XCOM: Enemy Unknown is incomparable. Or largely incomparable, at least, to anything aside from UFO: Enemy Unknown (X-Com: UFO Defense in North America). If one were to try to suggest how it compares to other strategy games, there are few examples available - but that's likely because UFO: Enemy Unknown created its own standard when it appeared seventeen years ago.
Since then, any game with remotely similar mechanics would be compared to it. In 2008, when Internet forums were lit afire with joy at the discovery of tactical strategy RPG Valkyria Chronicles, for example, all the old-school crowd wanted to know was how it compared to X-Com.
Because for those who loved the original - and there are many of them out there - the idea of a current-gen experience that mirrored the mechanics of those bygone days is a delicious dish. The idea of a game world where you take your time, examine your assets, weigh your options, and - with a grim, nervous, self-assured hand - move one of your precious pieces into harm's way...
X-Com - the classic experience, the gold standard - has returned in a slick high-def package, and the result is... well, yes, incomparable. This may be a once-in-a-console-generation experience, and it's executed at the triple-A level. Or as close to it as any such game has ever come.
It's not for everyone, certainly. Let's get that out of the way. If you need constant feedback, if you need constant action and exploration and constant play, XCOM is not for you. If you lack patience, XCOM is not for you.
A great deal of the game is played in the mind's eye, scrying the triumphant and terrible possibilities of the future. A great deal of it is played by just sitting there, silently, staring at the screen and at all the alien baddies - frozen in time - who threaten to swarm your team, trying to sort out a solution that won't equate to suicide by Chrysalid.
You are the nameless Commander, obeyed by all in XCOM headquarters and lorded over by the shadowy Council of Nations that funds the project - mankind's first, last and only defense against an apocalypse of alien invaders. You decide which research projects get funded. You decide which troops are fielded, and what gear is available for them.
You decide to shoot or take cover. When you succeed - when you make it through another month without a member nation withdrawing from the project, when all your troops come home from a hard mission - it's because you made the right calls.
The game is a constant gauntlet of decisions - huge decisions and tiny decisions - but always meaningful, potent and important choices that have a major effect on your success or failure, often between two seemingly equal avenues. Do you build an additional satellite up-link facility, which will allow you to provide greater coverage to a Council nation (and earn more resources and personnel each month), or do you use those precious resources to provide your chronically under-equipped troops with state-of-the-art plasma weaponry?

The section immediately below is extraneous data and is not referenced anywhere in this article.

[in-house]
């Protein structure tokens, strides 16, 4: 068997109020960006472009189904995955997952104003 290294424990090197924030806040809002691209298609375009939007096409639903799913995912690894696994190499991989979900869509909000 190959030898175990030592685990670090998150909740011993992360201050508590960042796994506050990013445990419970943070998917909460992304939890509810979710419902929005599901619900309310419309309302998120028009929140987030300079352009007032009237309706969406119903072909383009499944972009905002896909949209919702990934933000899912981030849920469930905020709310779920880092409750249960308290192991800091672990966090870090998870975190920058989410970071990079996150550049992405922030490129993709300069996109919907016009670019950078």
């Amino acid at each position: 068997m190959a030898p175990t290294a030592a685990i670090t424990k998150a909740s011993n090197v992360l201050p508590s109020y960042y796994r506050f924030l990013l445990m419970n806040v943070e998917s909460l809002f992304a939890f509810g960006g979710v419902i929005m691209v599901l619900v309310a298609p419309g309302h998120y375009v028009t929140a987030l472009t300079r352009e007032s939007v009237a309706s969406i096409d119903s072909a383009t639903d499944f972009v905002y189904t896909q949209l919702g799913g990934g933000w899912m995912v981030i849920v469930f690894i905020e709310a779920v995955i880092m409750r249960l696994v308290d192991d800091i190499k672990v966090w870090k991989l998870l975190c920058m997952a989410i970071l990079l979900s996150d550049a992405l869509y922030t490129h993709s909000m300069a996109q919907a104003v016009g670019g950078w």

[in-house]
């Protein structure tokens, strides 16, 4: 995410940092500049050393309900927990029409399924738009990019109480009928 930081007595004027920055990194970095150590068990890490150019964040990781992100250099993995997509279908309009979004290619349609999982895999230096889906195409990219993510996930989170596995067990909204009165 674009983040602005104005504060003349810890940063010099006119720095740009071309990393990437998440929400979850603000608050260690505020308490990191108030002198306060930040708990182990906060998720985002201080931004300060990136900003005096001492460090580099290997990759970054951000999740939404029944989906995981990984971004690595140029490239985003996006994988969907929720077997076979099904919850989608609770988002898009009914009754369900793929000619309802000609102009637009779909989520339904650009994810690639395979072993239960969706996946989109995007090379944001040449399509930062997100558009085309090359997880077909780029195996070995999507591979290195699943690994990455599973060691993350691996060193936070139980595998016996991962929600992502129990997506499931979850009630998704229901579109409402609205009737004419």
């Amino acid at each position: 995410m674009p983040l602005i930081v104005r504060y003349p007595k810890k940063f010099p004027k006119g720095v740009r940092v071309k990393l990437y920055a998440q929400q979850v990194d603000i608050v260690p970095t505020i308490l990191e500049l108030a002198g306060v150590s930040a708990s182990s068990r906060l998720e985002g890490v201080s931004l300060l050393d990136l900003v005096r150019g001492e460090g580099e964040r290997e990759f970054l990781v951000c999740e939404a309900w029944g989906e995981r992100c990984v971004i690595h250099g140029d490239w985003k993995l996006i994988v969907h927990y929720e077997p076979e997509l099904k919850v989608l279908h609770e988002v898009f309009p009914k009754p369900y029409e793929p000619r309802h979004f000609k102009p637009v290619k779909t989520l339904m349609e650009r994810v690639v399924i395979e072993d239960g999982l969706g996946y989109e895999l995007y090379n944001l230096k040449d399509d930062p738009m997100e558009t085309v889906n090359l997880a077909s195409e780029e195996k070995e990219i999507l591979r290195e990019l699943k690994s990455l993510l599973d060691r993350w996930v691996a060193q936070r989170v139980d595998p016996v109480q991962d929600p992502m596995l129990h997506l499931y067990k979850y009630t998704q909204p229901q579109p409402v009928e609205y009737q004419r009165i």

With so much constantly hanging in the balance, so much at risk, XCOM could easily become overwhelming, or worse - frustrating. On normal difficulty, however, the game walks this miraculous tightrope of fairness where the player feels comfortable with owning their failures of strategy, and glorying in their victories.
Similar to last year's Dark Souls, XCOM is a game that is absolutely unforgiving of stupidity while generously rewarding considered, thoughtful strategy and success.
It's split, rather evenly, into two components. There's menu-driven base management and turn-based strategy versus aliens in the field. Here's a base:
A base - not your base or even my base - it's unlikely two will ever look precisely the same, because each player's priorities will be slightly different, and the terrain that must be excavated beneath your base is randomized for each game.
You may have a half-dozen valuable steam vents! Crucial zones for construction of the mighty Thermal Generator, which is able to power a ton of satellite up-link facilities - but be sure to build it in such a way that attaches it to your other power plants for a sweet bonus. You may ignore your satellite coverage in favor of immediately strengthening your troops, but either way your base operations are a game of patience.
When you decide to build your Thermal Generator, for example, it doesn't just - poof! - appear out of nowhere. "Okay," your engineers say. "That multi-million dollar power plant will be ready in three weeks."